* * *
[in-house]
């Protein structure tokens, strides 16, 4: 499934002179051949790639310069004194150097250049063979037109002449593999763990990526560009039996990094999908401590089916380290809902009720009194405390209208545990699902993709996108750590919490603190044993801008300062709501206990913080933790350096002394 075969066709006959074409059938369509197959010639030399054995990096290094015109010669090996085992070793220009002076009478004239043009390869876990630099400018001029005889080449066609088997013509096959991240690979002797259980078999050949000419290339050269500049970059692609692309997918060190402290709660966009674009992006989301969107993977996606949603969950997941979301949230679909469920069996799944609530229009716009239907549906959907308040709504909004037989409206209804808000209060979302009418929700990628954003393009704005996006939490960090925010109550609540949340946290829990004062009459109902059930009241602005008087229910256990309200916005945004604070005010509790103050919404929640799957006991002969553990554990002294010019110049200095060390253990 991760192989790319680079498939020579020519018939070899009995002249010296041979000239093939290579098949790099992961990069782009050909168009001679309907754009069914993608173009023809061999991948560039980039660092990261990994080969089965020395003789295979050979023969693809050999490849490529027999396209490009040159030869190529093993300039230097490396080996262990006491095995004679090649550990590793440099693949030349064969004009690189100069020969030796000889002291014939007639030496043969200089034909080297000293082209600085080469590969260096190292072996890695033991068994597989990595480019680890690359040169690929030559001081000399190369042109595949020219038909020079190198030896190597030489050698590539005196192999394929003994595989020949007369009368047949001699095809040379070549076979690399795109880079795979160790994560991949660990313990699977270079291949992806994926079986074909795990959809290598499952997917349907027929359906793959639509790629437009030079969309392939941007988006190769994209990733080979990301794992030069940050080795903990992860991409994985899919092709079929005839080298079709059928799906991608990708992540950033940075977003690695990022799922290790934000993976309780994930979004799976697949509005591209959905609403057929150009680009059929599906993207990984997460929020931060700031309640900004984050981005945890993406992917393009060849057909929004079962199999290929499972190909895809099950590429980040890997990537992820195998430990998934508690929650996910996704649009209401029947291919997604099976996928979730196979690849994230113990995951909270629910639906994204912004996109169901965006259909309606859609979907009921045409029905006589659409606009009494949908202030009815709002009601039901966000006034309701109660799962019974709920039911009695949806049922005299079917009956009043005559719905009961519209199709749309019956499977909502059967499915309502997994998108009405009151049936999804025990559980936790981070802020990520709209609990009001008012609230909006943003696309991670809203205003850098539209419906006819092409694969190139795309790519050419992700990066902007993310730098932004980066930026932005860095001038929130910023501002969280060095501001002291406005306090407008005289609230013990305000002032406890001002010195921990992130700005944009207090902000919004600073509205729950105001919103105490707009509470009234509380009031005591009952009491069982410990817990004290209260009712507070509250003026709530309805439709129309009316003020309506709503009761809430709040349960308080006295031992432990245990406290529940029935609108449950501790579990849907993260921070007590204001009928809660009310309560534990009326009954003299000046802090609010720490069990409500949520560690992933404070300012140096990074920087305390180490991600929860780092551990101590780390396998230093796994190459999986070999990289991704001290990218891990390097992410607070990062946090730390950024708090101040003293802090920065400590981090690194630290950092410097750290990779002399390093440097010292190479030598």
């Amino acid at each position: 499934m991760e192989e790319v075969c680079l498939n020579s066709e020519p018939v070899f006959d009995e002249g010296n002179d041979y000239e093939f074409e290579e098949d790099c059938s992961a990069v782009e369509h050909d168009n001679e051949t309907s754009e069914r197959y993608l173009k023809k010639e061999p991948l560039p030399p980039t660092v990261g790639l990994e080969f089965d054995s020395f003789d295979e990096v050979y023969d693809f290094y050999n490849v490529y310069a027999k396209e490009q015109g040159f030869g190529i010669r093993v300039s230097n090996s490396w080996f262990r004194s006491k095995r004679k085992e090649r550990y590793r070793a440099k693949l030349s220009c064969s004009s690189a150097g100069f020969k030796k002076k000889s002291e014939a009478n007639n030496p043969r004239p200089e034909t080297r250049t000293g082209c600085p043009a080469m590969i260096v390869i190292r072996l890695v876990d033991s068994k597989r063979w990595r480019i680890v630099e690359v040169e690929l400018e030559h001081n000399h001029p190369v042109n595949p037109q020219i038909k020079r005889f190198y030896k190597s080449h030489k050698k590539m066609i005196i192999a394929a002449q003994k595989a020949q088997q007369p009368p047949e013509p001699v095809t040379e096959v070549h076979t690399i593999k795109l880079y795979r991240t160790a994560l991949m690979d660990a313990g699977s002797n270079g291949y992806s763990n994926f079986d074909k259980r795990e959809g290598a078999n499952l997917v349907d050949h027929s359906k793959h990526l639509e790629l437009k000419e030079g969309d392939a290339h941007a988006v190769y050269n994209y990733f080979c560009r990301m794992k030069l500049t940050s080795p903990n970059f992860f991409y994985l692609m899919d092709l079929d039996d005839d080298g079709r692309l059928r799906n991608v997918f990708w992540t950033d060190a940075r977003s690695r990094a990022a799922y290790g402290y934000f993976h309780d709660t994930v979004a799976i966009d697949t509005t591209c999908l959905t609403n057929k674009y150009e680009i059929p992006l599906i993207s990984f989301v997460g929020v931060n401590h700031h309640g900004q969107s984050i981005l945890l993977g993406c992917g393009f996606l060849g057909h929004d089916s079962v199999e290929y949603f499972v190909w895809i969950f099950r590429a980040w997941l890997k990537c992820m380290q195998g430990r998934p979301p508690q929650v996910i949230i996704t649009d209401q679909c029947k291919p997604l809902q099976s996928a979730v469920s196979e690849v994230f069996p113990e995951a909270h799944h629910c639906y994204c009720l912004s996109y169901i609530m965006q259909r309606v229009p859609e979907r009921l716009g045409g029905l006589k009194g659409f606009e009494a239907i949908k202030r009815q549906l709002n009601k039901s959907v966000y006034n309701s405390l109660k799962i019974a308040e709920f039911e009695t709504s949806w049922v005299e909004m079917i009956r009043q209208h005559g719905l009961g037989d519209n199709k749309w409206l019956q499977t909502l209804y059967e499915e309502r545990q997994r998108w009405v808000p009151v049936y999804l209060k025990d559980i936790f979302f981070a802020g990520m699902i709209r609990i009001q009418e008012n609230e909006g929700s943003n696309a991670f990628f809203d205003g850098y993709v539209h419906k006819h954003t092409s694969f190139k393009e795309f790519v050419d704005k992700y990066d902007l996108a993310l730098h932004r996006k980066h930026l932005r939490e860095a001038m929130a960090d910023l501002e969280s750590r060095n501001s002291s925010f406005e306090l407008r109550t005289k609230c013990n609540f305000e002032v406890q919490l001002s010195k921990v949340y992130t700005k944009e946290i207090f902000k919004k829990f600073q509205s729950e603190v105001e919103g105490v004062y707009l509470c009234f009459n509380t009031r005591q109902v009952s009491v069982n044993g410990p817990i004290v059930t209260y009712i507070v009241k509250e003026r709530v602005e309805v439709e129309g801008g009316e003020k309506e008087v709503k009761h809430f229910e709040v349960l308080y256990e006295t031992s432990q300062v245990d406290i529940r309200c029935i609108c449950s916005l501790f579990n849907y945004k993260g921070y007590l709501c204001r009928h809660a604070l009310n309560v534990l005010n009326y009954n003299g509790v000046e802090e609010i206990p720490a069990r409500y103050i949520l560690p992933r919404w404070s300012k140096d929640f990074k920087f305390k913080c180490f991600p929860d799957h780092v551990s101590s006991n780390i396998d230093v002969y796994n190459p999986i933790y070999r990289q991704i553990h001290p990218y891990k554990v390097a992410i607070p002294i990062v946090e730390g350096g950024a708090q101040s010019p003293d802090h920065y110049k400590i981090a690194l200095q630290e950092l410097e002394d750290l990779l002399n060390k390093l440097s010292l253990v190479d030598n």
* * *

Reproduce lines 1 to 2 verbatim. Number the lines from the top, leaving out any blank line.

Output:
[in-house]
């Protein structure tokens, strides 16, 4: 499934002179051949790639310069004194150097250049063979037109002449593999763990990526560009039996990094999908401590089916380290809902009720009194405390209208545990699902993709996108750590919490603190044993801008300062709501206990913080933790350096002394 075969066709006959074409059938369509197959010639030399054995990096290094015109010669090996085992070793220009002076009478004239043009390869876990630099400018001029005889080449066609088997013509096959991240690979002797259980078999050949000419290339050269500049970059692609692309997918060190402290709660966009674009992006989301969107993977996606949603969950997941979301949230679909469920069996799944609530229009716009239907549906959907308040709504909004037989409206209804808000209060979302009418929700990628954003393009704005996006939490960090925010109550609540949340946290829990004062009459109902059930009241602005008087229910256990309200916005945004604070005010509790103050919404929640799957006991002969553990554990002294010019110049200095060390253990 991760192989790319680079498939020579020519018939070899009995002249010296041979000239093939290579098949790099992961990069782009050909168009001679309907754009069914993608173009023809061999991948560039980039660092990261990994080969089965020395003789295979050979023969693809050999490849490529027999396209490009040159030869190529093993300039230097490396080996262990006491095995004679090649550990590793440099693949030349064969004009690189100069020969030796000889002291014939007639030496043969200089034909080297000293082209600085080469590969260096190292072996890695033991068994597989990595480019680890690359040169690929030559001081000399190369042109595949020219038909020079190198030896190597030489050698590539005196192999394929003994595989020949007369009368047949001699095809040379070549076979690399795109880079795979160790994560991949660990313990699977270079291949992806994926079986074909795990959809290598499952997917349907027929359906793959639509790629437009030079969309392939941007988006190769994209990733080979990301794992030069940050080795903990992860991409994985899919092709079929005839080298079709059928799906991608990708992540950033940075977003690695990022799922290790934000993976309780994930979004799976697949509005591209959905609403057929150009680009059929599906993207990984997460929020931060700031309640900004984050981005945890993406992917393009060849057909929004079962199999290929499972190909895809099950590429980040890997990537992820195998430990998934508690929650996910996704649009209401029947291919997604099976996928979730196979690849994230113990995951909270629910639906994204912004996109169901965006259909309606859609979907009921045409029905006589659409606009009494949908202030009815709002009601039901966000006034309701109660799962019974709920039911009695949806049922005299079917009956009043005559719905009961519209199709749309019956499977909502059967499915309502997994998108009405009151049936999804025990559980936790981070802020990520709209609990009001008012609230909006943003696309991670809203205003850098539209419906006819092409694969190139795309790519050419992700990066902007993310730098932004980066930026932005860095001038929130910023501002969280060095501001002291406005306090407008005289609230013990305000002032406890001002010195921990992130700005944009207090902000919004600073509205729950105001919103105490707009509470009234509380009031005591009952009491069982410990817990004290209260009712507070509250003026709530309805439709129309009316003020309506709503009761809430709040349960308080006295031992432990245990406290529940029935609108449950501790579990849907993260921070007590204001009928809660009310309560534990009326009954003299000046802090609010720490069990409500949520560690992933404070300012140096990074920087305390180490991600929860780092551990101590780390396998230093796994190459999986070999990289991704001290990218891990390097992410607070990062946090730390950024708090101040003293802090920065400590981090690194630290950092410097750290990779002399390093440097010292190479030598």